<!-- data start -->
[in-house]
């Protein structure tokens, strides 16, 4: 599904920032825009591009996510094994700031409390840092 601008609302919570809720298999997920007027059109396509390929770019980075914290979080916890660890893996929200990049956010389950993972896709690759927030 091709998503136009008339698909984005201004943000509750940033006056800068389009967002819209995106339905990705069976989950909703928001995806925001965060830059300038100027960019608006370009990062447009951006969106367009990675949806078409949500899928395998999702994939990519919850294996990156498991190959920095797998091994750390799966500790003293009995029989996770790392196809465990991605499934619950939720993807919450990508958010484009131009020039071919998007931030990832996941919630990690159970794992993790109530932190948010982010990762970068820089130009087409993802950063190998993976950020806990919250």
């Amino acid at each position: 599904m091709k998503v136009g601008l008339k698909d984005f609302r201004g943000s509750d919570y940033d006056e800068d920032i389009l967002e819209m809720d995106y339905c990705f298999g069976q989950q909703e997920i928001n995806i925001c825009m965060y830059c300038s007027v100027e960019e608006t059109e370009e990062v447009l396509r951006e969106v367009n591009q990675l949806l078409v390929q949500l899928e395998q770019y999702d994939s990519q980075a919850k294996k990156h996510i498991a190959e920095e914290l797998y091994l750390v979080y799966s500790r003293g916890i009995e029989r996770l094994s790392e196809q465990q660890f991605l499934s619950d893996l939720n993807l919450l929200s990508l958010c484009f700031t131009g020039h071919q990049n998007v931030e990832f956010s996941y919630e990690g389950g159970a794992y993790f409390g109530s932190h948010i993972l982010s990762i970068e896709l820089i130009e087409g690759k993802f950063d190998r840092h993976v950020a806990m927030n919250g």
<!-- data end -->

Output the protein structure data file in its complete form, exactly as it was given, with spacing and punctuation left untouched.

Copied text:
[in-house]
């Protein structure tokens, strides 16, 4: 599904920032825009591009996510094994700031409390840092 601008609302919570809720298999997920007027059109396509390929770019980075914290979080916890660890893996929200990049956010389950993972896709690759927030 091709998503136009008339698909984005201004943000509750940033006056800068389009967002819209995106339905990705069976989950909703928001995806925001965060830059300038100027960019608006370009990062447009951006969106367009990675949806078409949500899928395998999702994939990519919850294996990156498991190959920095797998091994750390799966500790003293009995029989996770790392196809465990991605499934619950939720993807919450990508958010484009131009020039071919998007931030990832996941919630990690159970794992993790109530932190948010982010990762970068820089130009087409993802950063190998993976950020806990919250």
């Amino acid at each position: 599904m091709k998503v136009g601008l008339k698909d984005f609302r201004g943000s509750d919570y940033d006056e800068d920032i389009l967002e819209m809720d995106y339905c990705f298999g069976q989950q909703e997920i928001n995806i925001c825009m965060y830059c300038s007027v100027e960019e608006t059109e370009e990062v447009l396509r951006e969106v367009n591009q990675l949806l078409v390929q949500l899928e395998q770019y999702d994939s990519q980075a919850k294996k990156h996510i498991a190959e920095e914290l797998y091994l750390v979080y799966s500790r003293g916890i009995e029989r996770l094994s790392e196809q465990q660890f991605l499934s619950d893996l939720n993807l919450l929200s990508l958010c484009f700031t131009g020039h071919q990049n998007v931030e990832f956010s996941y919630e990690g389950g159970a794992y993790f409390g109530s932190h948010i993972l982010s990762i970068e896709l820089i130009e087409g690759k993802f950063d190998r840092h993976v950020a806990m927030n919250g």